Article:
The earth has been through five major mass extinctions, and some scientists believe we are in the midst of the sixth great extinction.
Unlike the others, spurred by huge meteorites and the like, this one belongs to us. As many as 50% of all species could disappear by the middle of next century, according to some projections, primarily because of our encroachment into wilderness and pollution-fueled global warming.
If that happens, it could take a long time to get back to business as usual, from a biological point of view.
New research out of the University of Bristol, published this week in Proceedings of the Royal Society B, estimates that it took 30 million years for life to evolve in such a way that the world again hosted the kind of biodiversity and complex food webs that had characterized it before the greatest extinction the world has ever seen.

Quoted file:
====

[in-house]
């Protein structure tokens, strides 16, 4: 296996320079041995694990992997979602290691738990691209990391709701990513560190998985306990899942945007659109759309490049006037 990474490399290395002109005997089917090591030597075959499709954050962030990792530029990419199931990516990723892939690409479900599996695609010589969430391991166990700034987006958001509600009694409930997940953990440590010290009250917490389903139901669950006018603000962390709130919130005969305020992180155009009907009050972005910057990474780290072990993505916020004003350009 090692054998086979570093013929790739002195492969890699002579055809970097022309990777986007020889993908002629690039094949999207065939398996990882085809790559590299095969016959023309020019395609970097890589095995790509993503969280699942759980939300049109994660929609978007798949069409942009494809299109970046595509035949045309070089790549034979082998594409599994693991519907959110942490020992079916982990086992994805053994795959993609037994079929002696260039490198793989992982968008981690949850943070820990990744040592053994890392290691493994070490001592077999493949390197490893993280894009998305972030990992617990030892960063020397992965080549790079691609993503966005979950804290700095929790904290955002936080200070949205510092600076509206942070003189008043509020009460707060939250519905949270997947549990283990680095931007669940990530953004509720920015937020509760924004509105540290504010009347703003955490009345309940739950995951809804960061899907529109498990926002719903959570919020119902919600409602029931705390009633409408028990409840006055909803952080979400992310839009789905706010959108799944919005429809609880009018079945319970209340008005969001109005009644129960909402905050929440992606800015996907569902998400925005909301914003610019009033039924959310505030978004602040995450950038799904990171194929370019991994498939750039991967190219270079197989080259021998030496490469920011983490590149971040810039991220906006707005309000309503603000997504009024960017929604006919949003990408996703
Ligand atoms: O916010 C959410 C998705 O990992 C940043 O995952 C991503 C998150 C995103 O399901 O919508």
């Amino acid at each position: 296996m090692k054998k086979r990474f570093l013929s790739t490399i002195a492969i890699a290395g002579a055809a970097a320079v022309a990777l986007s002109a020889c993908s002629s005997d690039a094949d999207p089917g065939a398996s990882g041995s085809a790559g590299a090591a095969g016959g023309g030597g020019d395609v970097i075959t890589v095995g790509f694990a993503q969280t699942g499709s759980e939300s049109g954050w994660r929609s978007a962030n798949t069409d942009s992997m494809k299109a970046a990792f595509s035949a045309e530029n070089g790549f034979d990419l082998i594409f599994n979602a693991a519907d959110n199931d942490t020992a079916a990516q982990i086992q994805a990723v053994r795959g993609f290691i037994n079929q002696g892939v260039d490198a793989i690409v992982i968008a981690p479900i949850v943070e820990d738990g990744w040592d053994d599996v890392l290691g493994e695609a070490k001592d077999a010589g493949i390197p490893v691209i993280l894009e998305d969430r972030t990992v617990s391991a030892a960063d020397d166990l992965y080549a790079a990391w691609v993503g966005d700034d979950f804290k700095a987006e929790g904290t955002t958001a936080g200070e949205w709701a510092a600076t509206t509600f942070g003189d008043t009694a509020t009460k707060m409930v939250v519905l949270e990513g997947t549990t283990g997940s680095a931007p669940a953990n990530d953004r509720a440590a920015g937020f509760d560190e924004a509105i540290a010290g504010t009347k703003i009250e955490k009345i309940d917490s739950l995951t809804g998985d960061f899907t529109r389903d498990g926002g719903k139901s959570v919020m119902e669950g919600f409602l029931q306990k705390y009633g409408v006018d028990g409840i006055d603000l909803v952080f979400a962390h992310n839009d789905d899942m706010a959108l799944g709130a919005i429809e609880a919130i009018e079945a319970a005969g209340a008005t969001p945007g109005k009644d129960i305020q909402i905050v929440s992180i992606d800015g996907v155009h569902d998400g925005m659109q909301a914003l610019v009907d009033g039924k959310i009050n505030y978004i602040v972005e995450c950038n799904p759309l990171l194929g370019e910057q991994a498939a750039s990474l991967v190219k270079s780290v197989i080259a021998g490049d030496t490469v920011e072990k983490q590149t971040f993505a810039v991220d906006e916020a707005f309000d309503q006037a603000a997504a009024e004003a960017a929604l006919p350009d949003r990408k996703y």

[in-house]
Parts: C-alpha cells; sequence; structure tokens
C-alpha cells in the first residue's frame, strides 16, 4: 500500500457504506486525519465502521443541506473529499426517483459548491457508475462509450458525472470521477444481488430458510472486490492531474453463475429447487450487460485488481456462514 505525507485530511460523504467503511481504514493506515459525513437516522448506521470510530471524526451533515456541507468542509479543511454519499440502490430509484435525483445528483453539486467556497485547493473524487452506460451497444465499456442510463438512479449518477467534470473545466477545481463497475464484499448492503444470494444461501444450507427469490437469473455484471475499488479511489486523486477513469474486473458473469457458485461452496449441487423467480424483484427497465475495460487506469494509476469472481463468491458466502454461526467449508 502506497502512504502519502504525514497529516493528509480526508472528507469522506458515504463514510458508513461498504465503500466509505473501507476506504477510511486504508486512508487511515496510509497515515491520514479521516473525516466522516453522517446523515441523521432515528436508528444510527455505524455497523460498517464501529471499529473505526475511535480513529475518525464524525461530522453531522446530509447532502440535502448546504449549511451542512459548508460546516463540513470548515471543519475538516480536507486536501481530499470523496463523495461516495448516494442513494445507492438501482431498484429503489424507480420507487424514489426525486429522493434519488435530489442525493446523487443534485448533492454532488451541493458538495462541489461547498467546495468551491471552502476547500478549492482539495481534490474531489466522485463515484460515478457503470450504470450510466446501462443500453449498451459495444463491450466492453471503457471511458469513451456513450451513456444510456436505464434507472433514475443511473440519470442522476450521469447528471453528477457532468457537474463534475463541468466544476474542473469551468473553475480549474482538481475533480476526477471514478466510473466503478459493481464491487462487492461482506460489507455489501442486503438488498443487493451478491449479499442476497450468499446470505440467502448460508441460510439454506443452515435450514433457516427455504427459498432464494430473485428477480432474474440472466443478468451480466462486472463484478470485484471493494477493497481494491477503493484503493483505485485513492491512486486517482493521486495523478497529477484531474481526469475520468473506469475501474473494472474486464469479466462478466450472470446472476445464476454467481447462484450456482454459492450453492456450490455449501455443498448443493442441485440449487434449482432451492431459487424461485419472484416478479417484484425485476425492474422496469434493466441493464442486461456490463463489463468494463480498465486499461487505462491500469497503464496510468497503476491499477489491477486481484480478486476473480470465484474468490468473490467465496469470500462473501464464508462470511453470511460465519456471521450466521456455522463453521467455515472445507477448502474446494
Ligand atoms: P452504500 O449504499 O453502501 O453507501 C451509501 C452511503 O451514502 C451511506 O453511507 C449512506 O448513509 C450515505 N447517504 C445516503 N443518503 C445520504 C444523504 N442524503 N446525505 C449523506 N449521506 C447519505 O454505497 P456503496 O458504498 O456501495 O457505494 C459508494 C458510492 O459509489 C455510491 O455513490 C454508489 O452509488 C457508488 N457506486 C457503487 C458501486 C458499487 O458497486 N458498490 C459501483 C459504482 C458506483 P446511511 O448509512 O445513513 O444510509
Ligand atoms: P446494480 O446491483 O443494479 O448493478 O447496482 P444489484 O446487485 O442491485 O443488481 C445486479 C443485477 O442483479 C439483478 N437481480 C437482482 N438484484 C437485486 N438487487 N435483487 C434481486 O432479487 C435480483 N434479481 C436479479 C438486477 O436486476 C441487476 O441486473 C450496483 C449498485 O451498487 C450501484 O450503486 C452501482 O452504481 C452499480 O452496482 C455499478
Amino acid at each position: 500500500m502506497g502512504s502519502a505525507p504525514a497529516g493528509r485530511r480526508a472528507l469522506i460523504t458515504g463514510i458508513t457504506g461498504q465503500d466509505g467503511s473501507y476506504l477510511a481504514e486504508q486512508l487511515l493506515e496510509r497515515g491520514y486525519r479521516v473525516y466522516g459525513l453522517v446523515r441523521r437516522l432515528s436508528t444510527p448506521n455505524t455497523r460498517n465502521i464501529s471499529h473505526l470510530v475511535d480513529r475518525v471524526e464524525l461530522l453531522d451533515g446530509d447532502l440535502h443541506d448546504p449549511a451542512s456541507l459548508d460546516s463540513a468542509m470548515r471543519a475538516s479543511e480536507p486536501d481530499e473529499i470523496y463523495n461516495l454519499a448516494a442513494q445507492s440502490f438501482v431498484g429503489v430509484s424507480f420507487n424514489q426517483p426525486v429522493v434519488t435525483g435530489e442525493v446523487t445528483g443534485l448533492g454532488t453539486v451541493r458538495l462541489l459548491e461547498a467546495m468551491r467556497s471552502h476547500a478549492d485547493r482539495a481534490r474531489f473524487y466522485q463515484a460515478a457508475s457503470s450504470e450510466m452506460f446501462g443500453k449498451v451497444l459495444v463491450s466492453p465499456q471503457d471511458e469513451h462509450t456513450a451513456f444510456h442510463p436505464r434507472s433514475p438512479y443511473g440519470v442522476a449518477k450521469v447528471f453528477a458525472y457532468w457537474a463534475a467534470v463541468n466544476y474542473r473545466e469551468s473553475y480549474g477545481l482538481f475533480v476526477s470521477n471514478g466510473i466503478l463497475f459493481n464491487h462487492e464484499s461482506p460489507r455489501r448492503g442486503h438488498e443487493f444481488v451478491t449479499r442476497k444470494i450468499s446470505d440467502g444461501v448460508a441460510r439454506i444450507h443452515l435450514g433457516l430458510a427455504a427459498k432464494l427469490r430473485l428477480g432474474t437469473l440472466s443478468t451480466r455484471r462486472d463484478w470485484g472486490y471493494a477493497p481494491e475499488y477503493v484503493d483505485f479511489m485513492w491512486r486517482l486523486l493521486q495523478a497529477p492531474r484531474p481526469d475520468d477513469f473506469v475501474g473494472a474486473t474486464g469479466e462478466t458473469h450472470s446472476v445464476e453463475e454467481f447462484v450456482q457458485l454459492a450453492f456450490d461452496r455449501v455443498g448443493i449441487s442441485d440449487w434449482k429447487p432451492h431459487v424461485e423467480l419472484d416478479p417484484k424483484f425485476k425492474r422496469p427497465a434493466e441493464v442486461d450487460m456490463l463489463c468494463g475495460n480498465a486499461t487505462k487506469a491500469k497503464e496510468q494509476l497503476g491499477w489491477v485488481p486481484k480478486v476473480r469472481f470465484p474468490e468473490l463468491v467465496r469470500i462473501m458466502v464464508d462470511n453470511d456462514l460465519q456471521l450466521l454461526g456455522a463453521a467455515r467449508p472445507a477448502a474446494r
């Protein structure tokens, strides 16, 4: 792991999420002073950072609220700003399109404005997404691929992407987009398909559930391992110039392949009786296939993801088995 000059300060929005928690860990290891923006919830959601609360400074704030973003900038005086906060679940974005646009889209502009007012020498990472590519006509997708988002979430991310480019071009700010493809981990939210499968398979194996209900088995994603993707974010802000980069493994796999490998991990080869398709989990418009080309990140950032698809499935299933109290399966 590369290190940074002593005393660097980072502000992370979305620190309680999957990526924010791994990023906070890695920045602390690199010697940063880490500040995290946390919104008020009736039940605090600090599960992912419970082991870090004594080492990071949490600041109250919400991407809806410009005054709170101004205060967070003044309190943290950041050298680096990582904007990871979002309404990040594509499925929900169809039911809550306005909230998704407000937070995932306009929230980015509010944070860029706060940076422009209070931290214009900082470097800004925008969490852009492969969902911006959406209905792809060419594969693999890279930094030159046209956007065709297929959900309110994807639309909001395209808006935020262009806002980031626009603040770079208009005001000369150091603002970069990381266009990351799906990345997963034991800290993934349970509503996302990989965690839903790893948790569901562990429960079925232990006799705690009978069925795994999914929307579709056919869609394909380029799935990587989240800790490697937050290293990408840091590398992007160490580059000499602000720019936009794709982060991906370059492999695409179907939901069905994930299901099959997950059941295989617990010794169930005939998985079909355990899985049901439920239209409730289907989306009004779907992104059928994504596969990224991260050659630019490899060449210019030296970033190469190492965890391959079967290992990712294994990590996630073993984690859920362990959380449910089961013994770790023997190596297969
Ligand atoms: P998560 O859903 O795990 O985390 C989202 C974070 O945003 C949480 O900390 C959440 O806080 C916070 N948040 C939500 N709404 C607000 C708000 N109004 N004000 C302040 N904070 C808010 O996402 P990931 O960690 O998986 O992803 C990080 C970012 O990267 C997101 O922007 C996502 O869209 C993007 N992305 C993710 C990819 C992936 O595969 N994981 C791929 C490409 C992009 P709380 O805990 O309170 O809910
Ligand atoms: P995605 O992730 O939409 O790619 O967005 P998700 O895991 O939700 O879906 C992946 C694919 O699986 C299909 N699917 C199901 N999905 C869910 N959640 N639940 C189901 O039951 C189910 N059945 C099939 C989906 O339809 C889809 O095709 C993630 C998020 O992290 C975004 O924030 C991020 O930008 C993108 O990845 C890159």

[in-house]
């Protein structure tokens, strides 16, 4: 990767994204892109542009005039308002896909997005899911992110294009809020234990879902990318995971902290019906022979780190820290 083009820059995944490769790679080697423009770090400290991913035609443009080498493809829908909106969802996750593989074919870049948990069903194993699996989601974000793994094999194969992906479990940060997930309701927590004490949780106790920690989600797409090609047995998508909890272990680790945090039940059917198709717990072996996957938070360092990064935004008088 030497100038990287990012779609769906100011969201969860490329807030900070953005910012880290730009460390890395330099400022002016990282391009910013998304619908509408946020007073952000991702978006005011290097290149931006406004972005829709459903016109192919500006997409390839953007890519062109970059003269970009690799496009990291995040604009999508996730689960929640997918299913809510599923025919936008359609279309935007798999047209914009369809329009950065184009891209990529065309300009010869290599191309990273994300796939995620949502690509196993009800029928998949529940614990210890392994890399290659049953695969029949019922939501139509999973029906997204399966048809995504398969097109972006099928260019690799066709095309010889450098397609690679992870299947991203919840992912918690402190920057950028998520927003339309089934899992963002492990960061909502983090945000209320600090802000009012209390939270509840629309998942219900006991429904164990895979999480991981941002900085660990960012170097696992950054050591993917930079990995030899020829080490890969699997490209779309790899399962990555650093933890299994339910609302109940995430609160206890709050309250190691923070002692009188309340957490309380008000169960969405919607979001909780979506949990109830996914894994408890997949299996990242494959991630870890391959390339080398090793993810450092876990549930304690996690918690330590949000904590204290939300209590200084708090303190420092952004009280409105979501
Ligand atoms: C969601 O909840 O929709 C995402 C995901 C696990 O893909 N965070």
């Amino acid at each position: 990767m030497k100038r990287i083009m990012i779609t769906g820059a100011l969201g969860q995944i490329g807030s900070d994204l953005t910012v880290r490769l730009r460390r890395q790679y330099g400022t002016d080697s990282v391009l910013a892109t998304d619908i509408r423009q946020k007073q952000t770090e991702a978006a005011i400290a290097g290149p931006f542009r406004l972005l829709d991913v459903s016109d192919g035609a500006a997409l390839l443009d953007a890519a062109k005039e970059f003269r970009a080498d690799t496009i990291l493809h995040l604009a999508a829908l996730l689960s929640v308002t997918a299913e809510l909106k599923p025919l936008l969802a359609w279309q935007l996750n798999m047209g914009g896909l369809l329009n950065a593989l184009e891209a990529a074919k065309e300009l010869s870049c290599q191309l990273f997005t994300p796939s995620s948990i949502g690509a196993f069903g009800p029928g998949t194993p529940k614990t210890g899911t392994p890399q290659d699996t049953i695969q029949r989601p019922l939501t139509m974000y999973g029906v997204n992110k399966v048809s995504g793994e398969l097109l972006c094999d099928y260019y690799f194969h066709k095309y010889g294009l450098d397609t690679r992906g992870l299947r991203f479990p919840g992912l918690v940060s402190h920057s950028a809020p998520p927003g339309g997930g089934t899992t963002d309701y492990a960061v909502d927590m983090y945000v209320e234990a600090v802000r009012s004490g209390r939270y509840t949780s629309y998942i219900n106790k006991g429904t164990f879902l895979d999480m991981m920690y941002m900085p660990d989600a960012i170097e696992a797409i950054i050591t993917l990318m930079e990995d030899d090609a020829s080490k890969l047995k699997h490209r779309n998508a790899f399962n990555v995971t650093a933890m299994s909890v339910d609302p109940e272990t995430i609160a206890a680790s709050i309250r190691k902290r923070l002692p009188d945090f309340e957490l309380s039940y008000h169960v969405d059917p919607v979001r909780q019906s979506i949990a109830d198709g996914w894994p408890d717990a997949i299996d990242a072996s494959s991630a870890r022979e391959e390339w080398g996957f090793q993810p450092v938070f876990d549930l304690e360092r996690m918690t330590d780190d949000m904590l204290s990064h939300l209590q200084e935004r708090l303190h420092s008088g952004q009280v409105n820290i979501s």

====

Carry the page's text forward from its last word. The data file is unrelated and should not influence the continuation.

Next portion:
The Permian extinction, which happened in three waves beginning about 250 million years ago, saw the destruction of more than 90% of species plants, animals, insects, reptiles and amphibians on land and in the sea. The root cause is believed to have been massive volcanic eruptions in Russia that covered 77,000 square miles with lava and sent enough sulfur and carbon into the atmosphere to alter the climate dramatically.
Our research shows that after a major ecological crisis, recovery takes a very long time," said Sarda Sahney, who wrote the paper with Michael Benton. "So although we have not yet witnessed anything like the level of the extinction that occurred at the end of the Permian, we should nevertheless bear in mind that ecosystems take a very long time to fully recover.
The Permian extinction played out over the course of hundreds of thousands of years. The sixth great extinction could play out over just a few hundred. It would take much longer for the Earth to recover.
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